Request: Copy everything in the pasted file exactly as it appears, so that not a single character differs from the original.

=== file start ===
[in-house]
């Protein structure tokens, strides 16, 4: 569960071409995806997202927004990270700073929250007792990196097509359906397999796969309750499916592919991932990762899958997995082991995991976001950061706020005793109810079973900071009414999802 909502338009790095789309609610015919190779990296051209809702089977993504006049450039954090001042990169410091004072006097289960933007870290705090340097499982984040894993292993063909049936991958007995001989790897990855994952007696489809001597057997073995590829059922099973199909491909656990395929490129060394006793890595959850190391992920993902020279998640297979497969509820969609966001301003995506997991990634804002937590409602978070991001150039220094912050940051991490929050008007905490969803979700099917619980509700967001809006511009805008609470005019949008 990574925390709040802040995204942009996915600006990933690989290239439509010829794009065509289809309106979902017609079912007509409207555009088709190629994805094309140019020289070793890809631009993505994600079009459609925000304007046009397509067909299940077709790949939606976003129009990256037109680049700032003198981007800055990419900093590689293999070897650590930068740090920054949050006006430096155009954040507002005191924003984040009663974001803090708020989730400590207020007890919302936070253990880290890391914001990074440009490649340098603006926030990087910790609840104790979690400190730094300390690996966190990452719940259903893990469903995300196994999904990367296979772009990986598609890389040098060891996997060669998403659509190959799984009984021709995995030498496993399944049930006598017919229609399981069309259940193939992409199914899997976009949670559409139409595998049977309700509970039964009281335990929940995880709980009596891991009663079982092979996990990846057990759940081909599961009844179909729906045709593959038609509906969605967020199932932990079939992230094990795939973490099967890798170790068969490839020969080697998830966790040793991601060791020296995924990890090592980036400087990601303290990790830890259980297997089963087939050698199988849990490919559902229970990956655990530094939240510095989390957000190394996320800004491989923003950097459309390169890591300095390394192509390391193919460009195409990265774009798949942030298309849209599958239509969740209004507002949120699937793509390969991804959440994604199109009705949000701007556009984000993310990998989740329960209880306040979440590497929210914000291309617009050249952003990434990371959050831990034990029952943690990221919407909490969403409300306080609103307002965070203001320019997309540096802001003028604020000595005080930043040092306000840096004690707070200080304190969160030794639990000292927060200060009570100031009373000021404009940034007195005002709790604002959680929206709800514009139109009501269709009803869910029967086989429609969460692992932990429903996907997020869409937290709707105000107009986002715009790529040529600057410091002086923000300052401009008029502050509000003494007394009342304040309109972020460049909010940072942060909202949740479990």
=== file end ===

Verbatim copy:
[in-house]
């Protein structure tokens, strides 16, 4: 569960071409995806997202927004990270700073929250007792990196097509359906397999796969309750499916592919991932990762899958997995082991995991976001950061706020005793109810079973900071009414999802 909502338009790095789309609610015919190779990296051209809702089977993504006049450039954090001042990169410091004072006097289960933007870290705090340097499982984040894993292993063909049936991958007995001989790897990855994952007696489809001597057997073995590829059922099973199909491909656990395929490129060394006793890595959850190391992920993902020279998640297979497969509820969609966001301003995506997991990634804002937590409602978070991001150039220094912050940051991490929050008007905490969803979700099917619980509700967001809006511009805008609470005019949008 990574925390709040802040995204942009996915600006990933690989290239439509010829794009065509289809309106979902017609079912007509409207555009088709190629994805094309140019020289070793890809631009993505994600079009459609925000304007046009397509067909299940077709790949939606976003129009990256037109680049700032003198981007800055990419900093590689293999070897650590930068740090920054949050006006430096155009954040507002005191924003984040009663974001803090708020989730400590207020007890919302936070253990880290890391914001990074440009490649340098603006926030990087910790609840104790979690400190730094300390690996966190990452719940259903893990469903995300196994999904990367296979772009990986598609890389040098060891996997060669998403659509190959799984009984021709995995030498496993399944049930006598017919229609399981069309259940193939992409199914899997976009949670559409139409595998049977309700509970039964009281335990929940995880709980009596891991009663079982092979996990990846057990759940081909599961009844179909729906045709593959038609509906969605967020199932932990079939992230094990795939973490099967890798170790068969490839020969080697998830966790040793991601060791020296995924990890090592980036400087990601303290990790830890259980297997089963087939050698199988849990490919559902229970990956655990530094939240510095989390957000190394996320800004491989923003950097459309390169890591300095390394192509390391193919460009195409990265774009798949942030298309849209599958239509969740209004507002949120699937793509390969991804959440994604199109009705949000701007556009984000993310990998989740329960209880306040979440590497929210914000291309617009050249952003990434990371959050831990034990029952943690990221919407909490969403409300306080609103307002965070203001320019997309540096802001003028604020000595005080930043040092306000840096004690707070200080304190969160030794639990000292927060200060009570100031009373000021404009940034007195005002709790604002959680929206709800514009139109009501269709009803869910029967086989429609969460692992932990429903996907997020869409937290709707105000107009986002715009790529040529600057410091002086923000300052401009008029502050509000003494007394009342304040309109972020460049909010940072942060909202949740479990």